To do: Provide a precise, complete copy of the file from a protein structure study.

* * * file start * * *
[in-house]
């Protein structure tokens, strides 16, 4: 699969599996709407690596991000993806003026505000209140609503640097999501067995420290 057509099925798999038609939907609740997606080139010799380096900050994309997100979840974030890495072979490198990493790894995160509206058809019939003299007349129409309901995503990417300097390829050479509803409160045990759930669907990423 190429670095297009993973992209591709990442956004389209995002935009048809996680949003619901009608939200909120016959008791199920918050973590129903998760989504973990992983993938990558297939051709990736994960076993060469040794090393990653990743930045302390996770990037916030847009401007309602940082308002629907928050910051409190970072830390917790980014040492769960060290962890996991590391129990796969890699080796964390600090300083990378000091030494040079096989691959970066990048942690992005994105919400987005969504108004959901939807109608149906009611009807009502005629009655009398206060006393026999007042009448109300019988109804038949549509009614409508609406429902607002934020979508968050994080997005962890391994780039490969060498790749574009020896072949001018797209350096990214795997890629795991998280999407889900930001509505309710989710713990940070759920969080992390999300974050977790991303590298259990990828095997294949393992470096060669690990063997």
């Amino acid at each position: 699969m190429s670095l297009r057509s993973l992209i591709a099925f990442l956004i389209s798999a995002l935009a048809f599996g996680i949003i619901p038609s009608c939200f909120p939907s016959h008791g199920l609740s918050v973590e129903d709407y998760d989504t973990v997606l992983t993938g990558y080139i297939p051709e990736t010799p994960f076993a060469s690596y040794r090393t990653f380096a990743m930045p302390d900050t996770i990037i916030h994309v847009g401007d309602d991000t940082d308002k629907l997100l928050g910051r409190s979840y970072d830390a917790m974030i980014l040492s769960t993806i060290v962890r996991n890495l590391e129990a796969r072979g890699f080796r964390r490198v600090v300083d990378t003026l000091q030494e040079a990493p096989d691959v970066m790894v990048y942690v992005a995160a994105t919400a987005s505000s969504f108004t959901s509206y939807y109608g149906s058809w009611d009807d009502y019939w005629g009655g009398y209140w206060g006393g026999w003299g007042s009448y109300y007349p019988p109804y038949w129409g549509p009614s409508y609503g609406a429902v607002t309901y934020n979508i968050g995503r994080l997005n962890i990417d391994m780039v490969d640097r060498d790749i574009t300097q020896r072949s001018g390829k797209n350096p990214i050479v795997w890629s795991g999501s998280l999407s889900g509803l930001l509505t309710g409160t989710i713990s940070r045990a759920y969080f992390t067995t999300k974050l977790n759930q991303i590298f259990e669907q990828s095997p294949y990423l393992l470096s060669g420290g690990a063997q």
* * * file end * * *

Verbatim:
[in-house]
């Protein structure tokens, strides 16, 4: 699969599996709407690596991000993806003026505000209140609503640097999501067995420290 057509099925798999038609939907609740997606080139010799380096900050994309997100979840974030890495072979490198990493790894995160509206058809019939003299007349129409309901995503990417300097390829050479509803409160045990759930669907990423 190429670095297009993973992209591709990442956004389209995002935009048809996680949003619901009608939200909120016959008791199920918050973590129903998760989504973990992983993938990558297939051709990736994960076993060469040794090393990653990743930045302390996770990037916030847009401007309602940082308002629907928050910051409190970072830390917790980014040492769960060290962890996991590391129990796969890699080796964390600090300083990378000091030494040079096989691959970066990048942690992005994105919400987005969504108004959901939807109608149906009611009807009502005629009655009398206060006393026999007042009448109300019988109804038949549509009614409508609406429902607002934020979508968050994080997005962890391994780039490969060498790749574009020896072949001018797209350096990214795997890629795991998280999407889900930001509505309710989710713990940070759920969080992390999300974050977790991303590298259990990828095997294949393992470096060669690990063997």
């Amino acid at each position: 699969m190429s670095l297009r057509s993973l992209i591709a099925f990442l956004i389209s798999a995002l935009a048809f599996g996680i949003i619901p038609s009608c939200f909120p939907s016959h008791g199920l609740s918050v973590e129903d709407y998760d989504t973990v997606l992983t993938g990558y080139i297939p051709e990736t010799p994960f076993a060469s690596y040794r090393t990653f380096a990743m930045p302390d900050t996770i990037i916030h994309v847009g401007d309602d991000t940082d308002k629907l997100l928050g910051r409190s979840y970072d830390a917790m974030i980014l040492s769960t993806i060290v962890r996991n890495l590391e129990a796969r072979g890699f080796r964390r490198v600090v300083d990378t003026l000091q030494e040079a990493p096989d691959v970066m790894v990048y942690v992005a995160a994105t919400a987005s505000s969504f108004t959901s509206y939807y109608g149906s058809w009611d009807d009502y019939w005629g009655g009398y209140w206060g006393g026999w003299g007042s009448y109300y007349p019988p109804y038949w129409g549509p009614s409508y609503g609406a429902v607002t309901y934020n979508i968050g995503r994080l997005n962890i990417d391994m780039v490969d640097r060498d790749i574009t300097q020896r072949s001018g390829k797209n350096p990214i050479v795997w890629s795991g999501s998280l999407s889900g509803l930001l509505t309710g409160t989710i713990s940070r045990a759920y969080f992390t067995t999300k974050l977790n759930q991303i590298f259990e669907q990828s095997p294949y990423l393992l470096s060669g420290g690990a063997q």